Now we see the spiral of escalating drug use and crime as the addiction progresses both the need for cash and the propensity toward violence increases. As the criminal activity increases and negative relationships develop, new drugs are introduced, depression grows and the cyclone spins out of control.
This scenario is playing out in thousands and thousands of lives across our country, in big cities and small towns, in affluent communities and in the inner city. Depending on who we talk to, estimates range wildly from 40% to 80% of criminal activity in Canada being related to drugs or substance abuse.
We have a growing problem that is increasingly eroding a quality of life that has been built up over several hundred years by generation after generation of Canadians. What can we do about it? At the macro level, in the big picture, how can we attack a problem that is so developed, so entrenched, so pervasive and so overwhelming?
As with any significant challenge, our first step is to simplify our view of the problem, to break it into logical components to help us to understand it.
No model is ever a perfect representation of the original but I would suggest that it is helpful to view Canada's addiction problem in terms of four groups of people. First there is the organization consisting of the gang leaders, the producers, the dealer network and everyone who supports that network. Our goal in dealing with this group must be to cutoff Canada's supply of illegal drugs, plain and simple. This is where the tough on crime part of the national anti-drug strategy fits into the equation.
It involves increasing penalties for drug and gang related crime and properly training and equipping our police officers to recognize and deal with illegal drug production and distribution operations, among other things. To this end, I was pleased to see budget 2007 provide $21.6 million over two years in this important area.
The second group is the customers, the individuals who use drugs, many of whom are the kids I spoke of earlier. Some will eventually be promoted into the first group, the organization, but others will simply become lifetime addicts, victims in relation to the dealers who prey on them and feed their addiction.
Often individuals in this group will also be involved in criminal activity, although not in the same context as those in the organization group. Rather, they will steal to support their own habit or become violent when under the influence. Since my private member's bill deals with a specific subset of this group I will come back to it later.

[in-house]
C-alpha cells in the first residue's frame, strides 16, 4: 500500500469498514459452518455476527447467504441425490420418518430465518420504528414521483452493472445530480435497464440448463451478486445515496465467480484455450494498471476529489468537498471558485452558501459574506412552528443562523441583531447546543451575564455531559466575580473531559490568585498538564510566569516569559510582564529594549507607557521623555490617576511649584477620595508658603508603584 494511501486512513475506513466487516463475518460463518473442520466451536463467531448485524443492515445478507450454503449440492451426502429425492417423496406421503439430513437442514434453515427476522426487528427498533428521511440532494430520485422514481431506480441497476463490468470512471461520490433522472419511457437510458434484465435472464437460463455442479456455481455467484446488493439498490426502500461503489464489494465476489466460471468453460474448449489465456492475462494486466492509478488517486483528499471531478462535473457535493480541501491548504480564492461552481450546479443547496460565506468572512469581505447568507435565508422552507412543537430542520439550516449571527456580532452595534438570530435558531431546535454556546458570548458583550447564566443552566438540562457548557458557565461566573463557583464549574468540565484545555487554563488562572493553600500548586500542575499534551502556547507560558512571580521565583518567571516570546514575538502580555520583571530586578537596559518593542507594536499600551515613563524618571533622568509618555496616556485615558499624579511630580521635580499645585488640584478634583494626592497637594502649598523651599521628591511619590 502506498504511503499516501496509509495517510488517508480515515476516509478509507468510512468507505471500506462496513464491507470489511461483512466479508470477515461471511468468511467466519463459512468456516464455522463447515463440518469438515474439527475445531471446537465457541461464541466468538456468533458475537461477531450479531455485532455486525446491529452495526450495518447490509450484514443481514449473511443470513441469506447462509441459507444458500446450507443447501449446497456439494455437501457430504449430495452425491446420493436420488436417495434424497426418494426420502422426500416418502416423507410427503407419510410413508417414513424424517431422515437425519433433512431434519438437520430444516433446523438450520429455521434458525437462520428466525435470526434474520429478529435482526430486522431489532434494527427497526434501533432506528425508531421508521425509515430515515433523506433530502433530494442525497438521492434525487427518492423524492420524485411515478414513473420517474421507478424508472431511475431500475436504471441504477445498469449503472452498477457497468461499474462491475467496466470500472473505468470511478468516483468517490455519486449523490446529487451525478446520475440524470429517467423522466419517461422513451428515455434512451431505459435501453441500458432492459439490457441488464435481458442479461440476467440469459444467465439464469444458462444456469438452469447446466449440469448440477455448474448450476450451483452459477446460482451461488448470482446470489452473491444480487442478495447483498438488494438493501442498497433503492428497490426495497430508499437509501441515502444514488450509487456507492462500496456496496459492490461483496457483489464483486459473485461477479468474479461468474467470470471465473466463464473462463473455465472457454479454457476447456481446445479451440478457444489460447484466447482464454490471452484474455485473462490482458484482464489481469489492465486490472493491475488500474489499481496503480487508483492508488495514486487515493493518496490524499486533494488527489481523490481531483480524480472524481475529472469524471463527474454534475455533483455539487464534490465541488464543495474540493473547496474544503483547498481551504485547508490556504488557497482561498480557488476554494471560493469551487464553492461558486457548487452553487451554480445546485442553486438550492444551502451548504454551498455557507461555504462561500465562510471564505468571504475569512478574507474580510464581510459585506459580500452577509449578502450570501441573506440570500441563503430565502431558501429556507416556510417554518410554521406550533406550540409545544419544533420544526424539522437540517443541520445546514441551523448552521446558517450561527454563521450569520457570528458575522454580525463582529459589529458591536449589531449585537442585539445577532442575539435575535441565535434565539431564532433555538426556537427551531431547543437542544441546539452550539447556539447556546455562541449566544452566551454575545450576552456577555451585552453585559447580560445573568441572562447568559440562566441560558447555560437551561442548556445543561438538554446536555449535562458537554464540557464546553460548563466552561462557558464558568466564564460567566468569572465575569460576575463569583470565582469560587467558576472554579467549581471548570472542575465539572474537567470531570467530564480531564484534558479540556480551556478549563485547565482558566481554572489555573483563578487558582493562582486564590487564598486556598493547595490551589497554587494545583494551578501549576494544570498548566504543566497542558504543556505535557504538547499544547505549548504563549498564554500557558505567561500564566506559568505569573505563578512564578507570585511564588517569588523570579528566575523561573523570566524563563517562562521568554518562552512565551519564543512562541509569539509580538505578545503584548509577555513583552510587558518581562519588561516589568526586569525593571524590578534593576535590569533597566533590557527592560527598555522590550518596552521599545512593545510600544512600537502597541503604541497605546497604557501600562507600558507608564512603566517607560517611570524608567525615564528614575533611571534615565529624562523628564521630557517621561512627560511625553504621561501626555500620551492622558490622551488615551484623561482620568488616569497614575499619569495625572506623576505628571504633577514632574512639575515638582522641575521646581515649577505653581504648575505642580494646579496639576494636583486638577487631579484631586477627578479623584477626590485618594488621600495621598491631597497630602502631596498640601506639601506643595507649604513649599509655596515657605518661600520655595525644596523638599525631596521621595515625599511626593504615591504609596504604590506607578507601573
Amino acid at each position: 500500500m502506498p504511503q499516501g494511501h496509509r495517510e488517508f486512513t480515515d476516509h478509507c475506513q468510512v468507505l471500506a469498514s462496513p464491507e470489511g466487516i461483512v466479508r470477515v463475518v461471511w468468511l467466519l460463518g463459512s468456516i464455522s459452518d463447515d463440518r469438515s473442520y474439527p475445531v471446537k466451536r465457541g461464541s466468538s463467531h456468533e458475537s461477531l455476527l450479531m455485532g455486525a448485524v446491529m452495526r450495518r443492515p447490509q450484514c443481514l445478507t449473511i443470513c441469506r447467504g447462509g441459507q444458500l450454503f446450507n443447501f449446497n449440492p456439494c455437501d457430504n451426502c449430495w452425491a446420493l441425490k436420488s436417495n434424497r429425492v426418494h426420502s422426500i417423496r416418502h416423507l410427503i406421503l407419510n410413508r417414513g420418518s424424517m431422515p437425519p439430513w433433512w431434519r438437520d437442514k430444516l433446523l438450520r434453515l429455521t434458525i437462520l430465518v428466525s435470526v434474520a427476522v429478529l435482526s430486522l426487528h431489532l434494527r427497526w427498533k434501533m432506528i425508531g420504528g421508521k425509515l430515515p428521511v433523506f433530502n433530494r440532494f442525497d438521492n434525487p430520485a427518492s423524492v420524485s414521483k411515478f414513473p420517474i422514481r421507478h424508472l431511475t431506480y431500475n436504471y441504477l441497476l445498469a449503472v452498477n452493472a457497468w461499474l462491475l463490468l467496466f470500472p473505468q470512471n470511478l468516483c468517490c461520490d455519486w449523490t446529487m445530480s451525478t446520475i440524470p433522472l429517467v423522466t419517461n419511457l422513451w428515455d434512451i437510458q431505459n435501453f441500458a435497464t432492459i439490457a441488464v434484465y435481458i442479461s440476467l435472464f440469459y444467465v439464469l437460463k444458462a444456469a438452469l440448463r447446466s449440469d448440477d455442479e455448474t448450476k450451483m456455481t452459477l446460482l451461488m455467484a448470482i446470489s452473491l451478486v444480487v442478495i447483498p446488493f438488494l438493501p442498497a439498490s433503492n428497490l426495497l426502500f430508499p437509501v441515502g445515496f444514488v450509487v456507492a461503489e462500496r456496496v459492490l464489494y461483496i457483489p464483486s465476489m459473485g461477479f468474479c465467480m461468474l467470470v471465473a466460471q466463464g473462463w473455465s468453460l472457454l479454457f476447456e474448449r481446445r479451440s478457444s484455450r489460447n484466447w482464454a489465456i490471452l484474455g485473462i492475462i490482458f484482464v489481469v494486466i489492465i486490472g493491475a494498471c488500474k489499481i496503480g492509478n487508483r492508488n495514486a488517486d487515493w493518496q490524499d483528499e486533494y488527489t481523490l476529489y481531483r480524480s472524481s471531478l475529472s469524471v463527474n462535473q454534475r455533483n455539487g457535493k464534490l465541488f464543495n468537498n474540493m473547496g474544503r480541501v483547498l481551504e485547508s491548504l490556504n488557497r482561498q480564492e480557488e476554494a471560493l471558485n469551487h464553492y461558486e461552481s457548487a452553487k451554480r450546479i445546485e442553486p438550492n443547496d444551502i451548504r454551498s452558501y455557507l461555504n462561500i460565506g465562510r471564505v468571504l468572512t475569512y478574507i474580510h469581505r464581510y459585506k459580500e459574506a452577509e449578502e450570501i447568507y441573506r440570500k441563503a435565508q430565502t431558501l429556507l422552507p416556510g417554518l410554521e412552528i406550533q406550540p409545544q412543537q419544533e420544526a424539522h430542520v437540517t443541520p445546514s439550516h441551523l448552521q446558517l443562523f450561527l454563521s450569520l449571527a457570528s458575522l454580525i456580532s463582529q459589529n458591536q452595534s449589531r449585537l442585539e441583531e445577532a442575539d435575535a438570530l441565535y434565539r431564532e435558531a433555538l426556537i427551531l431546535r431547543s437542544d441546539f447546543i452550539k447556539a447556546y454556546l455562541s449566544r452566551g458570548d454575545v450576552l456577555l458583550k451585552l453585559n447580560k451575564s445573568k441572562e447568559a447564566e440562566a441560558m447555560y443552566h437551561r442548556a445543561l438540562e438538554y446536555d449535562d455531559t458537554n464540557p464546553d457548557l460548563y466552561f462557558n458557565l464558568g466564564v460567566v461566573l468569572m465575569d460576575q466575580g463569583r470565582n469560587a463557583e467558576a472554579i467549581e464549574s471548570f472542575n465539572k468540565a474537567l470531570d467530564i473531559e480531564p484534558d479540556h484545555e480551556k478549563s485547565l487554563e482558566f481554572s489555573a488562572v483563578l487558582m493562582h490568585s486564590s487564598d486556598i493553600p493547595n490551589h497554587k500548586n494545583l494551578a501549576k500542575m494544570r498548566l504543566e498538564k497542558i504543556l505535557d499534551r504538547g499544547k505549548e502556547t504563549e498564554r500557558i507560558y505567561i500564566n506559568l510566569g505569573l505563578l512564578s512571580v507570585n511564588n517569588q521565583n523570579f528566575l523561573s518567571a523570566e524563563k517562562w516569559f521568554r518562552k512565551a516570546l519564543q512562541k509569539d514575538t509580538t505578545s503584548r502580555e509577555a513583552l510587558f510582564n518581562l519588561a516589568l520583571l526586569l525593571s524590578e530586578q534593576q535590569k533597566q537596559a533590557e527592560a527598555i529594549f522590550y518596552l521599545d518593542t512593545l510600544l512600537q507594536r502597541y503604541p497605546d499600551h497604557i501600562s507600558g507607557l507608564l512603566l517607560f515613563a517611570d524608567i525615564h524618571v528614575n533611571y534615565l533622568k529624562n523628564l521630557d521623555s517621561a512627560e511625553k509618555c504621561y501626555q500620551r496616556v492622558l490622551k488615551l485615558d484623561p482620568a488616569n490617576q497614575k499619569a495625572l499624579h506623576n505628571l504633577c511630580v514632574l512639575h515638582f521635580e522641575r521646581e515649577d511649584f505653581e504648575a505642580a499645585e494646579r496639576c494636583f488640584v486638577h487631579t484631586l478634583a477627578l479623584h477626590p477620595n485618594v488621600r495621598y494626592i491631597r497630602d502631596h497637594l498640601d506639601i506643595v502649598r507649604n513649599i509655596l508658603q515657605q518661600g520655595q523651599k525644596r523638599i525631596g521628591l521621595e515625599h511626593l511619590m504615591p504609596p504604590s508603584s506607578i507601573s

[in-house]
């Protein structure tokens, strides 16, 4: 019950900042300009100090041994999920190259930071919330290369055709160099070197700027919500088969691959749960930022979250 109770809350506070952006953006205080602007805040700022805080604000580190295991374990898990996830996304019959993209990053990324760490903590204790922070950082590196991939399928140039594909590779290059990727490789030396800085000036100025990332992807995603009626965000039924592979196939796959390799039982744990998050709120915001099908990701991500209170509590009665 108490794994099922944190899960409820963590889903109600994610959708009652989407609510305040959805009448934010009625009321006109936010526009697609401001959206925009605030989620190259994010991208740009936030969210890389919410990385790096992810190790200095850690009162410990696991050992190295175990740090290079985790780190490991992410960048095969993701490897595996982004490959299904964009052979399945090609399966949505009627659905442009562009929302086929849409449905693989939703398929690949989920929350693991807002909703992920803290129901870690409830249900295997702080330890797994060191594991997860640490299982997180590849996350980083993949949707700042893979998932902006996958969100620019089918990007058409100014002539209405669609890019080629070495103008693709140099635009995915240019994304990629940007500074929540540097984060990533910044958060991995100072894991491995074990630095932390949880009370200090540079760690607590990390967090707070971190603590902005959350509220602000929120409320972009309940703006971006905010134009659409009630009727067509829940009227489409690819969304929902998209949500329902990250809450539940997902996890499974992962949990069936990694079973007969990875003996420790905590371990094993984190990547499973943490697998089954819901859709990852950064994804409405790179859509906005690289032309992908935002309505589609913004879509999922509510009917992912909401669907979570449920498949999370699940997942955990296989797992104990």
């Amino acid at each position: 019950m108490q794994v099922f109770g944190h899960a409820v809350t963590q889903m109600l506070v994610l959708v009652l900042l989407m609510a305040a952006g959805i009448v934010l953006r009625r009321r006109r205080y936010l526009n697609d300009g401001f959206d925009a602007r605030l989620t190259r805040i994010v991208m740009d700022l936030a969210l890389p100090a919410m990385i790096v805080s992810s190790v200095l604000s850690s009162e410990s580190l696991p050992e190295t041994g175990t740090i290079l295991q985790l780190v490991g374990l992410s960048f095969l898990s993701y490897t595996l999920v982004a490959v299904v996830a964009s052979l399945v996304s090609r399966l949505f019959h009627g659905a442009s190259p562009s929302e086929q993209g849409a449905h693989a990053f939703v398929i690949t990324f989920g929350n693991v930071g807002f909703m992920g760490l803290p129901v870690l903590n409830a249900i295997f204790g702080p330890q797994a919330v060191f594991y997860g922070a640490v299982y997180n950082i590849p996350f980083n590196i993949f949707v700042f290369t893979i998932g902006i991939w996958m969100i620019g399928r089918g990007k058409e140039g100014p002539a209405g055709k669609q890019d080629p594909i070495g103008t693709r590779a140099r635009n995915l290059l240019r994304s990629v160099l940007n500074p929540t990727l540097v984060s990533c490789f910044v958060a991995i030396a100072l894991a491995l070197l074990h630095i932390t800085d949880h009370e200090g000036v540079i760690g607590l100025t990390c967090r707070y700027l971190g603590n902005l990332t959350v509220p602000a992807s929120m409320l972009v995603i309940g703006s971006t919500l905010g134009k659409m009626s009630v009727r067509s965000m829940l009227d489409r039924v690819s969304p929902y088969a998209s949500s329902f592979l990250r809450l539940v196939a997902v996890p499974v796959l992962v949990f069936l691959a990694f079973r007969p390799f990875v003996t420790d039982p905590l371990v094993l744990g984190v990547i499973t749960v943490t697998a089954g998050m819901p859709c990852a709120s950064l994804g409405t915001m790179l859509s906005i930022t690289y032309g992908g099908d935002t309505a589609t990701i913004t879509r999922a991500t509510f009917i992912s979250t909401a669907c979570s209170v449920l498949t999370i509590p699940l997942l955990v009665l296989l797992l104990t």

The third group is the prospects. This group is almost entirely comprised of kids under 18 years of age. Like every good industry, the addictions industry knows it needs to cultivate future customers and so it is always looking for new ways to draw in our youth.
Recently, I had a meeting with one of my constituents, Maralyn Benay, a youth worker who is also a co-founder of a group called Parents Empowering Parents, or PEP. She told me about a new drug that is particularly being marketed to young girls. It is referred to as “strawberry quick” and is basically a pink version of crystal meth, a perfect example of the new ways that the organizers are looking to market to our kids.
I will say that I may seem young in this place but things have changed considerably in the 20 years since I was in high school.
With this third groups, the prospects, obviously the main goal is prevention. As part of the money set aside in budget 2007 for the national drug strategy, $10 million over two years were set aside specifically for a national prevention campaign aimed at youth.
The fourth group is comprised of everybody else. Some may think of us as unaffected because we are not addicts and hopefully we are beyond the period in our lives where we are susceptible to peer pressure when it comes to drugs. However, all Canadians are affected by this problem. Some have family members who have addictions issues. As a parent myself, I cannot imagine what it would be like to be a parent dealing with a child who is addicted.
Some have been victimized by someone in the second group, the users stealing to support their habit, a vandal under the influence or a drug impaired driver.
We all pay the price in terms of increased pressures on the health care system, the increased threat of crime and lost national productivity because some of our most promising minds are lost to addictions, or worse, using their talents to help fuel the addictions industry.